We can all think of composers who give eclecticism a bad name
– though perhaps it would be invidious and inappropriate to offer
my own nominations here. Happily Aaron J. Kernis is a composer
who gives eclecticism a good name. At different points
in listening to the music on this present CD a hearer might very
well think of, say, John Adams or Ravel, of Stravinsky or Sibelius,
or of figures from the traditions of jazz and rock, or for that
matter of Berg. But this is not merely the music of skilled pastiche
or of collage; Kernis has understood the manners he borrows (they
are all part of the available musical language and he evidently
finds it natural to draw on all of them) and we get fully integrated,
coherent works, not mere assemblages of undigested imitation.
The longest work here
is Symphony in Waves, written in 1989 and already
recorded once before in 1992, by Gerard Schwarz and the New York
Chamber Symphony (on Argo ZRG4362872, reissued as Phoenix PHCD165,
I haven’t heard the earlier recording, so can make no comparisons.
The present performance certainly has plenty going for it – not
least a vivid recorded sound. The ‘Waves’ of the work’s title
(and we should note that it is a Symphony in Waves not
a Symphony of Waves) are to be understood not just as phenomena
of the sea, rather as the movements of all kinds of energy, with
the concomitant swells and troughs, regularities and irregularities,
changes of density and the like; one might think just as well
of sound waves, brain waves or electrical wave patterns as of
the movements of the sea. The work explores the principles of
waves rather than mimicking the external form of any single kind
of wave. It is made up of five consistently interesting movements.
The opening movement, ‘Continuous Wave’, has a considerable dramatic
intensity and in its insistent repetitiveness (though the music,
when heard more than once, begins to sound rather less repetitive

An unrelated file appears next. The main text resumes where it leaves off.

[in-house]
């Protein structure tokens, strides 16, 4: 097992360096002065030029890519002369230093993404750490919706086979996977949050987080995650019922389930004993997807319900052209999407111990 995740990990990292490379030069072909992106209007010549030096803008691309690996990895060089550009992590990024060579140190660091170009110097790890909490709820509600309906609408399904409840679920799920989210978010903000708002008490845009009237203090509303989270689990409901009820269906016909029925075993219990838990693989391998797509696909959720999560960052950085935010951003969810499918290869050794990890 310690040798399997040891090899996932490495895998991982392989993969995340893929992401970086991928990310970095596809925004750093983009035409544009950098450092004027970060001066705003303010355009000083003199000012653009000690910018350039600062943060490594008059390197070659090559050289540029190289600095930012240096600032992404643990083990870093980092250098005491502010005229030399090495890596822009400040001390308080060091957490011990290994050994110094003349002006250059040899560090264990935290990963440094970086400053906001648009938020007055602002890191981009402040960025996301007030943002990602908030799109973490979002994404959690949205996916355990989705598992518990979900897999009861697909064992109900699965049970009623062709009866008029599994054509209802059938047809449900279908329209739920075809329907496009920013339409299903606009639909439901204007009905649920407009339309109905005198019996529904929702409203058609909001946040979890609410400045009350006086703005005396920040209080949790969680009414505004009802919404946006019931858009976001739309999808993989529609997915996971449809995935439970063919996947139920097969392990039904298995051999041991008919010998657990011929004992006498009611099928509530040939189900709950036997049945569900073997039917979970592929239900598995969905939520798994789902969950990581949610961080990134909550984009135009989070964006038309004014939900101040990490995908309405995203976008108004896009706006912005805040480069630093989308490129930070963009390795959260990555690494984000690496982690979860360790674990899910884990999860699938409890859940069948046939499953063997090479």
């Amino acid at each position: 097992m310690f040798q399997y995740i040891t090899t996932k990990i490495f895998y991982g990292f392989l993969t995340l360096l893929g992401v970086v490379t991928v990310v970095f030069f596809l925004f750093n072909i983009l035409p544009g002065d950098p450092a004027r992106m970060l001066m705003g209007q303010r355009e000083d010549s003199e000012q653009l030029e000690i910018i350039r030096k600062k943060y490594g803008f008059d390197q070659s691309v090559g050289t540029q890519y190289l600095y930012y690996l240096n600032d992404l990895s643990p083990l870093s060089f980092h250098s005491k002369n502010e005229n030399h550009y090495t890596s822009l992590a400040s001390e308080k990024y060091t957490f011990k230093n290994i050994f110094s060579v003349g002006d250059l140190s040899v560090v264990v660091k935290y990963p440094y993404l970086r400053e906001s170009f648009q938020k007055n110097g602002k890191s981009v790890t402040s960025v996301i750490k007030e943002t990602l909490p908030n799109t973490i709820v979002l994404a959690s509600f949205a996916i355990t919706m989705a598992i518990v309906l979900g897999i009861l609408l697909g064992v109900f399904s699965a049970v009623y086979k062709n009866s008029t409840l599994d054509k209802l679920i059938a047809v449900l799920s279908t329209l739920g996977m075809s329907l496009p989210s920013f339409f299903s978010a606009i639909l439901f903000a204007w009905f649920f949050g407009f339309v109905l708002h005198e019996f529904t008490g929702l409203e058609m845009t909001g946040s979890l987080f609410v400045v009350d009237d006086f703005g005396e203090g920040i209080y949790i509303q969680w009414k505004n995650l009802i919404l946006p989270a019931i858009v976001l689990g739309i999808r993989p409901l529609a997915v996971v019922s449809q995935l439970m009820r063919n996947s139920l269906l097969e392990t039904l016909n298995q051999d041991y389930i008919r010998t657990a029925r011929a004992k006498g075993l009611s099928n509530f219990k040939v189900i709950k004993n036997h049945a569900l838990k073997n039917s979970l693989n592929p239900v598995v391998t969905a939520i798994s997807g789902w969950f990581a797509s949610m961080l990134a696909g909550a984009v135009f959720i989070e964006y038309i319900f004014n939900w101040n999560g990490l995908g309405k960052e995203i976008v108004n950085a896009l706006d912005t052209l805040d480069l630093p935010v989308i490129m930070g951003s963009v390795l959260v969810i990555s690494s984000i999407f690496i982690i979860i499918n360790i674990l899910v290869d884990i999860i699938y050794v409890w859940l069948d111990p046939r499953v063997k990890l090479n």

than it did the first time round) reminds one that Kernis studied
with Adams. The second movement, ‘Scherzo’, is full of chirping
interchanges between violins and violas, wind and brass, the whole
seeming far more fragmentary than the first movement, altogether
less insistent; but it eventually evolves into a unity, as if
the cells of an organism have been allowed to coalesce of their
own free will; indeed, by the end of the movement the initial
‘fragments’ have achieved a kind blues-influenced coherence. In
the third movement, ‘Still Movement’ there is a renewed sense
of drama, with an opening full of foreboding, followed by a rather
forlorn passage for strings and a briefly serene interlude for
solo flute; but the threatening presence of the movement’s opening
returns, aggressively percussive, before a quite close. A wave,
it seems, has passed over and through us and left us where we
were, but altered by the experience. ‘Intermezzo’ is the briefest
movement and offers a pause of edgy calmness, before the ‘Finale’
returns us to insistent energy, with surging waves of orchestral
sound, some forceful writing for the trumpets and also some of
the fragmentation of phrase which characterised the second movement.
The whole offers a compelling journey across a varied but coherent
musical landscape, which one completes with the sense that what
one has listened to has encompassed a diversity of emotions and
structures but has had a larger coherence. That one has, in other
words, been listening to a symphony.
Too Hot Toccata
is a kind of concerto for orchestra with challenging
passages for each section of the orchestra; here, the jazz structures
and idioms which were part of the mixture in the Symphony in
Waves have a greater prominence. The musicians of the Grant
Park Orchestra seem to meet all the demands that Kernis places
upon them – and to enjoy the exercise. Though not pretending
to any great profundity, this makes an excellent orchestral
showpiece and there is no good reason why the listener shouldn’t
enjoy it too.
Sky is the most recently composed of the three pieces
on this CD. It is an extended lyrical piece inspired, the composer
tells us, by “the changing colors of the summer sky at dusk”.
Kernis’ use of the orchestra is inventive, and his music embraces
dark clouds, as it were, as well as the lambency of sunset.
There is an open- air quality to the music and an appropriate
sense of scale.